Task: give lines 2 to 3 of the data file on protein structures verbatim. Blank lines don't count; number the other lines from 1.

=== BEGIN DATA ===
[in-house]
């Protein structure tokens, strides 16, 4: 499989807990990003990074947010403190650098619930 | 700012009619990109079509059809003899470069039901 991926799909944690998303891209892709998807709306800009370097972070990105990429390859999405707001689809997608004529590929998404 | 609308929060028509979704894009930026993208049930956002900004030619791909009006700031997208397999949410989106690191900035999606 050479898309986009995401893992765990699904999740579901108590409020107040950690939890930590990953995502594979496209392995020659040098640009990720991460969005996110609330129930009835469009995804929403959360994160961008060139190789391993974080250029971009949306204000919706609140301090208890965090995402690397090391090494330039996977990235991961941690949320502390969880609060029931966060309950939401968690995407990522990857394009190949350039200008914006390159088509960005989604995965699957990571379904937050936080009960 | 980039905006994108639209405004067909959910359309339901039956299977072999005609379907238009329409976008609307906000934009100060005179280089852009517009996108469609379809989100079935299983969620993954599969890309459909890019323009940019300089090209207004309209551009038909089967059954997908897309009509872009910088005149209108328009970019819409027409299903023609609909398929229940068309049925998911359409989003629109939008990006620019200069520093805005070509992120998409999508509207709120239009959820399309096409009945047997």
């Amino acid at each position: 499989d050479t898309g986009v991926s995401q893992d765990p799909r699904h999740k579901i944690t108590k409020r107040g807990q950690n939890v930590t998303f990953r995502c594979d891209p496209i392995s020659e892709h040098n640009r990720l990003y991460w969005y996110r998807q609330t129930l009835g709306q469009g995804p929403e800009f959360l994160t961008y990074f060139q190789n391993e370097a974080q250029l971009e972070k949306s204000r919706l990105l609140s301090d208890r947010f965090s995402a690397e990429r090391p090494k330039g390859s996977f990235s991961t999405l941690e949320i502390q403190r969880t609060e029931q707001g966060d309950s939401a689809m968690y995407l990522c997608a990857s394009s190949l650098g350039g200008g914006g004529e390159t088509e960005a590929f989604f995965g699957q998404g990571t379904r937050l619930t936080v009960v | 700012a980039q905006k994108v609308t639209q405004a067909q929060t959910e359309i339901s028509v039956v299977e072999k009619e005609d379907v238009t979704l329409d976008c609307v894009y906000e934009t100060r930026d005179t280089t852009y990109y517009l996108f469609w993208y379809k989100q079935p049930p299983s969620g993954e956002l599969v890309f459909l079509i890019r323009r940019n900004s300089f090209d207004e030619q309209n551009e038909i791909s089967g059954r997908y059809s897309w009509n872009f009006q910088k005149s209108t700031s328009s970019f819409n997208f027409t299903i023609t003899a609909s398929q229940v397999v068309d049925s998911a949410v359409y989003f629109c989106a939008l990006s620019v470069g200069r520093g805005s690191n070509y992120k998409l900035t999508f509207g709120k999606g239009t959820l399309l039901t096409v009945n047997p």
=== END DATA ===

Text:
């Protein structure tokens, strides 16, 4: 499989807990990003990074947010403190650098619930 | 700012009619990109079509059809003899470069039901 991926799909944690998303891209892709998807709306800009370097972070990105990429390859999405707001689809997608004529590929998404 | 609308929060028509979704894009930026993208049930956002900004030619791909009006700031997208397999949410989106690191900035999606 050479898309986009995401893992765990699904999740579901108590409020107040950690939890930590990953995502594979496209392995020659040098640009990720991460969005996110609330129930009835469009995804929403959360994160961008060139190789391993974080250029971009949306204000919706609140301090208890965090995402690397090391090494330039996977990235991961941690949320502390969880609060029931966060309950939401968690995407990522990857394009190949350039200008914006390159088509960005989604995965699957990571379904937050936080009960 | 980039905006994108639209405004067909959910359309339901039956299977072999005609379907238009329409976008609307906000934009100060005179280089852009517009996108469609379809989100079935299983969620993954599969890309459909890019323009940019300089090209207004309209551009038909089967059954997908897309009509872009910088005149209108328009970019819409027409299903023609609909398929229940068309049925998911359409989003629109939008990006620019200069520093805005070509992120998409999508509207709120239009959820399309096409009945047997």
């Amino acid at each position: 499989d050479t898309g986009v991926s995401q893992d765990p799909r699904h999740k579901i944690t108590k409020r107040g807990q950690n939890v930590t998303f990953r995502c594979d891209p496209i392995s020659e892709h040098n640009r990720l990003y991460w969005y996110r998807q609330t129930l009835g709306q469009g995804p929403e800009f959360l994160t961008y990074f060139q190789n391993e370097a974080q250029l971009e972070k949306s204000r919706l990105l609140s301090d208890r947010f965090s995402a690397e990429r090391p090494k330039g390859s996977f990235s991961t999405l941690e949320i502390q403190r969880t609060e029931q707001g966060d309950s939401a689809m968690y995407l990522c997608a990857s394009s190949l650098g350039g200008g914006g004529e390159t088509e960005a590929f989604f995965g699957q998404g990571t379904r937050l619930t936080v009960v | 700012a980039q905006k994108v609308t639209q405004a067909q929060t959910e359309i339901s028509v039956v299977e072999k009619e005609d379907v238009t979704l329409d976008c609307v894009y906000e934009t100060r930026d005179t280089t852009y990109y517009l996108f469609w993208y379809k989100q079935p049930p299983s969620g993954e956002l599969v890309f459909l079509i890019r323009r940019n900004s300089f090209d207004e030619q309209n551009e038909i791909s089967g059954r997908y059809s897309w009509n872009f009006q910088k005149s209108t700031s328009s970019f819409n997208f027409t299903i023609t003899a609909s398929q229940v397999v068309d049925s998911a949410v359409y989003f629109c989106a939008l990006s620019v470069g200069r520093g805005s690191n070509y992120k998409l900035t999508f509207g709120k999606g239009t959820l399309l039901t096409v009945n047997p």